Why is My UTV Making Weird Noises When I Turn?

Rick Sosebee
by Rick Sosebee
ATV AnswerMan helps out a Yamaha Rhino 660 owner

On my 2005 Yamaha Rhino 660, when I turn left, it starts to make a clicking noise. But only when I turn left. It will make popping noises sometimes when I turn left or turn the wheel back straight. It doesn’t do it every time when I turn right but It has popped once. Do you know why it is doing that?


Let me begin by saying that you have a very reliable machine in the original Yamaha Rhino 660 that was actually born in 2004 and revolutionized our off-road industry. Yet no matter how good the machine, it does require some regular maintenance to keep it working correctly. The popping you are hearing is most likely the CV axle joint or a bad suspension knuckle bearing out near the wheel. Start with the CV axle or half shaft; these do wear and if the axles have never been replaced or rebuilt with oversized components, you might be looking at a broken axle very soon. My suggestion is to not drive the machine, but get it up on some jack stand or stands and begin inspecting each wheel. You need to lift the wheels in pairs so jack up the front OR rear together and follow these steps.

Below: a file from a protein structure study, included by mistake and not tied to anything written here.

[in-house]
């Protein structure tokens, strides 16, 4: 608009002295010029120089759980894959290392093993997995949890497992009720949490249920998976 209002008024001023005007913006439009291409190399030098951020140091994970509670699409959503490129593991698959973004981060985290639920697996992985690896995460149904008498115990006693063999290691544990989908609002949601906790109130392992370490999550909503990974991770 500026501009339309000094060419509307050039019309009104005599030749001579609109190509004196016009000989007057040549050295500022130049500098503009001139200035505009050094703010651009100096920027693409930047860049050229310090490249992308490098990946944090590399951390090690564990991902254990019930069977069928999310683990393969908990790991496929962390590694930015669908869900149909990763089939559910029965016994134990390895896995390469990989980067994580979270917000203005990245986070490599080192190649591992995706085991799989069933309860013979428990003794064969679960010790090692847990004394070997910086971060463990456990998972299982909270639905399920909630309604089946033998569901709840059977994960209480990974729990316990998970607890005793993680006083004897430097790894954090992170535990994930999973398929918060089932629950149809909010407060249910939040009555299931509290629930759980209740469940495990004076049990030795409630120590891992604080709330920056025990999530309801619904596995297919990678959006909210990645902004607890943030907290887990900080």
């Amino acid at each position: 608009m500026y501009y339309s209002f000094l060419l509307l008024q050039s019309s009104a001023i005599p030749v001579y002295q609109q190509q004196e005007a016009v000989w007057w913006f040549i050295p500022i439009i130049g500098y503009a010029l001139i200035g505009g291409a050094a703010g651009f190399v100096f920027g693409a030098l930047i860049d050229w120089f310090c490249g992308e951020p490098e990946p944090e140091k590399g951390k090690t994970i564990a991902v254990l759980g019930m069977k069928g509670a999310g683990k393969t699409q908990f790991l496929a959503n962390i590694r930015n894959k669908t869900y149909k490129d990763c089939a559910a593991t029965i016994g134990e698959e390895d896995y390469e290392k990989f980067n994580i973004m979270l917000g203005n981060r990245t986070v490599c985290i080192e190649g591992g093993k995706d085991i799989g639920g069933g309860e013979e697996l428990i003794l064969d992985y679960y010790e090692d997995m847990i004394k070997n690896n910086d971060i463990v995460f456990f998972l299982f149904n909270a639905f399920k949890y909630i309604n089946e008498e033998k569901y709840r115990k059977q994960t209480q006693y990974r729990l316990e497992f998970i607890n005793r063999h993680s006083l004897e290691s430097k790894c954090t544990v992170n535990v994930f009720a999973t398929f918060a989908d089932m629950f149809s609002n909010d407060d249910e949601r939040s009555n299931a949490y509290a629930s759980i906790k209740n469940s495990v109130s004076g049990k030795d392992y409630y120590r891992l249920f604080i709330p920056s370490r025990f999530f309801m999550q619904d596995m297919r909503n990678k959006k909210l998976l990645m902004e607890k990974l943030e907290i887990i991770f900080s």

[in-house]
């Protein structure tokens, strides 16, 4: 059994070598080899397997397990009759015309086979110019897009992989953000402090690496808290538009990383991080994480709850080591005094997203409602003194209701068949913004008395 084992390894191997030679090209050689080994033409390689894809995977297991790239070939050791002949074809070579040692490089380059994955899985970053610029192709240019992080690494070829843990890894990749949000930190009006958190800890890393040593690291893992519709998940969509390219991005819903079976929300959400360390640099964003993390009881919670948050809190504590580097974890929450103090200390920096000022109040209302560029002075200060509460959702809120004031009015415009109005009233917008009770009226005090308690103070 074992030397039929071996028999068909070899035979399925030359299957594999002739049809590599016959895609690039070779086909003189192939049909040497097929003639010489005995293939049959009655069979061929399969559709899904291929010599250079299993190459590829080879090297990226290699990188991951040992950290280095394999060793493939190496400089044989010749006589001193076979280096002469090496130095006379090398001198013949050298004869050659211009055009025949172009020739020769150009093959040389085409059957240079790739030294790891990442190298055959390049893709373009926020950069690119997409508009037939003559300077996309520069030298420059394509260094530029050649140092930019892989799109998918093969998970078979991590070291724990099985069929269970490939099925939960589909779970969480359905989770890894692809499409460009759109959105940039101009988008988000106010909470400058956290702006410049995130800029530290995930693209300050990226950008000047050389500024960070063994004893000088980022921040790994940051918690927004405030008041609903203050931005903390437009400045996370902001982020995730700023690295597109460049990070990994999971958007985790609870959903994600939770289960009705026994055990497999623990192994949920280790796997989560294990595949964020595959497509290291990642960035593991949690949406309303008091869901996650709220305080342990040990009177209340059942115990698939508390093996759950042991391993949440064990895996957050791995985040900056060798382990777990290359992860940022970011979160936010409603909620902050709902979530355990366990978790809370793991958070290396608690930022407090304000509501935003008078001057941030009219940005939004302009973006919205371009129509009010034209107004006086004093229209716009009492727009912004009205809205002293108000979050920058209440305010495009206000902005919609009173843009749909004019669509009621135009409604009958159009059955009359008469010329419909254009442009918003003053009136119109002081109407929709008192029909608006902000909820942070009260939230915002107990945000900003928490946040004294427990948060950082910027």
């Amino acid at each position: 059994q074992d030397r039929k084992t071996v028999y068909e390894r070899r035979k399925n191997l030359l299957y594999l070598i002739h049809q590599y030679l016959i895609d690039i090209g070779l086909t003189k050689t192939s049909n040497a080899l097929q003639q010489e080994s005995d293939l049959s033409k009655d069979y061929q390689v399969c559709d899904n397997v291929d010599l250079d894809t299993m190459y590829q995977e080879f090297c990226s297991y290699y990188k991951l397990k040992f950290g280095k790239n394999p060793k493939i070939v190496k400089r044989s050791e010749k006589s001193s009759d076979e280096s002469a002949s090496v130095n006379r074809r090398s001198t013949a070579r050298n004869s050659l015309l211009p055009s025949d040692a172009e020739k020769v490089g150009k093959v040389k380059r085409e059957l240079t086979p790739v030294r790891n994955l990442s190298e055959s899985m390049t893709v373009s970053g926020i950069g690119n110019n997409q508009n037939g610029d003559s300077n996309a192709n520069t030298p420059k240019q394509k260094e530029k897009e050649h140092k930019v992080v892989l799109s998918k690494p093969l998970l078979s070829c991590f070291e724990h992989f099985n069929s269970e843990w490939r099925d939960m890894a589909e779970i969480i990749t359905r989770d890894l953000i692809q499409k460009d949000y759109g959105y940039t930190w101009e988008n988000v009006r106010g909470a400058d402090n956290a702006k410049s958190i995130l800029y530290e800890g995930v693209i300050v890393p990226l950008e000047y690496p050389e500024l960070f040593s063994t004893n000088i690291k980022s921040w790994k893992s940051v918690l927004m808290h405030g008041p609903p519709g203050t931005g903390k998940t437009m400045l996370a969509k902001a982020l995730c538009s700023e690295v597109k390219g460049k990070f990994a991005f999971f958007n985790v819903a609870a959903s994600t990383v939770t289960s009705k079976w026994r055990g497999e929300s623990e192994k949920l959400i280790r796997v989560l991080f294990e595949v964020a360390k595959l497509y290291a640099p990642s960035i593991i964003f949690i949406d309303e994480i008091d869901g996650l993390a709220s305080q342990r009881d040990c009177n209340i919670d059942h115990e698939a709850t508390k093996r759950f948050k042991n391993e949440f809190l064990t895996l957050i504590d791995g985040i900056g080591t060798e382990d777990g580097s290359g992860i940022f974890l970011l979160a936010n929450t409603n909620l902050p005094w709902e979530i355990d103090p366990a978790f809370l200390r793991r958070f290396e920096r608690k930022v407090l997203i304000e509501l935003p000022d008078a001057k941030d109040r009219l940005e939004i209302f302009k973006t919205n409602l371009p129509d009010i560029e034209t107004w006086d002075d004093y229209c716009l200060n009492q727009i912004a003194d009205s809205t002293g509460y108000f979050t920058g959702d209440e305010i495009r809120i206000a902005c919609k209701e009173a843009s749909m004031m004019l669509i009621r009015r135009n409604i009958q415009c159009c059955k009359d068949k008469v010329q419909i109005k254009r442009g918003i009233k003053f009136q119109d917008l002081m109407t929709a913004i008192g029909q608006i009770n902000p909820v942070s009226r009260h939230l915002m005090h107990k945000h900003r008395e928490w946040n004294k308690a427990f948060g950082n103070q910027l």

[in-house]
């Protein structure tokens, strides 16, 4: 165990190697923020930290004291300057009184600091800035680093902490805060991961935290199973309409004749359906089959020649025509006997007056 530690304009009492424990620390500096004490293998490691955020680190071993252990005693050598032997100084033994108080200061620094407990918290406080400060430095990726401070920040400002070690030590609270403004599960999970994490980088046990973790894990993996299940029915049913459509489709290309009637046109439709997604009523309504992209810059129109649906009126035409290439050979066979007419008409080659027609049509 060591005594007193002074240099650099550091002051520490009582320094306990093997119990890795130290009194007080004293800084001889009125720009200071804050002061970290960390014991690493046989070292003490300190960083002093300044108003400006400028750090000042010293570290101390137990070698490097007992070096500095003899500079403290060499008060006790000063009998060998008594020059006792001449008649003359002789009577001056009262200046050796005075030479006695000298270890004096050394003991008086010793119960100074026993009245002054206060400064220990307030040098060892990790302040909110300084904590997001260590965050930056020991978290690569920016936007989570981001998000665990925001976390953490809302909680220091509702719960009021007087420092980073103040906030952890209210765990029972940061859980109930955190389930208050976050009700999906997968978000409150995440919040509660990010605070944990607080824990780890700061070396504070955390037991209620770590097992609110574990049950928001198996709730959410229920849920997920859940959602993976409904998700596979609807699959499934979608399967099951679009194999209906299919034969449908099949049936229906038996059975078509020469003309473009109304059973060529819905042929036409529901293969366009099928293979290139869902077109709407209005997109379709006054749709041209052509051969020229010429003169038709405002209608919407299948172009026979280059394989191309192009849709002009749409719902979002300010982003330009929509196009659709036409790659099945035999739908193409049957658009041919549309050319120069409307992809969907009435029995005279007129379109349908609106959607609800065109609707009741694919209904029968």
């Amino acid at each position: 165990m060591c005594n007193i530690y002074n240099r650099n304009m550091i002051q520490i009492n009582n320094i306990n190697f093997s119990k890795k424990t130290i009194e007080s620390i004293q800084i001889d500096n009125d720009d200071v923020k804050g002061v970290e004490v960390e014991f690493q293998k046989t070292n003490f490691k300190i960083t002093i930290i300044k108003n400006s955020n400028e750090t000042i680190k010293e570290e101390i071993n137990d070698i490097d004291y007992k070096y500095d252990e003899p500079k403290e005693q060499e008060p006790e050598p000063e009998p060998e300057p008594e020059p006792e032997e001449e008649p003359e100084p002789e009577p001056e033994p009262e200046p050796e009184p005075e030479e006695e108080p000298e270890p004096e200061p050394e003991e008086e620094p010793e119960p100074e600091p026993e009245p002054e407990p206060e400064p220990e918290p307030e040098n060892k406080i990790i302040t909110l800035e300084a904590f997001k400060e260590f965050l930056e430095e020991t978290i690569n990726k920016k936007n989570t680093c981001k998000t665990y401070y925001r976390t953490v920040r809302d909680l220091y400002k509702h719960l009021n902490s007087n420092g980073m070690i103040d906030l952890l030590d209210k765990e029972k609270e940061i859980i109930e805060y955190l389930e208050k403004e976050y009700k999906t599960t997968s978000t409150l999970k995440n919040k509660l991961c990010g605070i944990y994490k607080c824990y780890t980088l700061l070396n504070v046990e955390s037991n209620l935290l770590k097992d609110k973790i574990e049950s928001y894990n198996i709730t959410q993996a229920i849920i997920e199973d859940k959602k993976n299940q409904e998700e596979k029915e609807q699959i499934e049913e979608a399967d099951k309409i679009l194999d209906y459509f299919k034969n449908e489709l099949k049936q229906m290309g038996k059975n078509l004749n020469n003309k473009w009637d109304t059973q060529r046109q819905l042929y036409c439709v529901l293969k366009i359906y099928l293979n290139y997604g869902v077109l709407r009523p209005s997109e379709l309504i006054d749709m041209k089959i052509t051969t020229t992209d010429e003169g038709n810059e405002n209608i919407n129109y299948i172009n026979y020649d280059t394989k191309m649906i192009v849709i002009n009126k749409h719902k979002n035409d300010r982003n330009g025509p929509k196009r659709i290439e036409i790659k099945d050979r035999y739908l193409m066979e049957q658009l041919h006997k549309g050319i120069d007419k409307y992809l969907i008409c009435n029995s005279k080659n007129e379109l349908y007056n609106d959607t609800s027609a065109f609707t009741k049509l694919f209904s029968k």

Making sure you are on a level surface and that you can safely jack up the vehicle, be sure to prepare some kind of jack stands or safety net before you get under or around the machine. Once both wheels are in the air, either front or rear, try rocking/rolling one wheel forward and back to find excessive end play in the axle. Keep an eye on the axle and its CV joints (there is one at the wheel and one at the differential) to actually see the play in the joint. To narrow the search try to identify exactly which side the noise is coming from.

Another item to be aware of is when jacking the Rhino up watch to see if the wheels fall inward at the bottom. This would indicate worn out suspension knuckle bearings. The wheel can be manipulated from top to bottom to determine this as well. These bearings can be replaced with patience and the correct tools for removal, but some find it easier to replace the entire knuckle instead of wrenching away to get the bad bearings out. I hope this helps!

Rick Sosebee
Rick Sosebee

Whether he is in Mexico covering the Baja 1000, building ATVs for local racers, or out enjoying the trails, Rick’s passion shows in his stories. Learning to wrench his own machines from his grandfather, Rick also has an undying appreciation for the mechanics of off-road vehicles. Do not let the dirt and mud fool you, though, as Rick also has a deep love for street cars.

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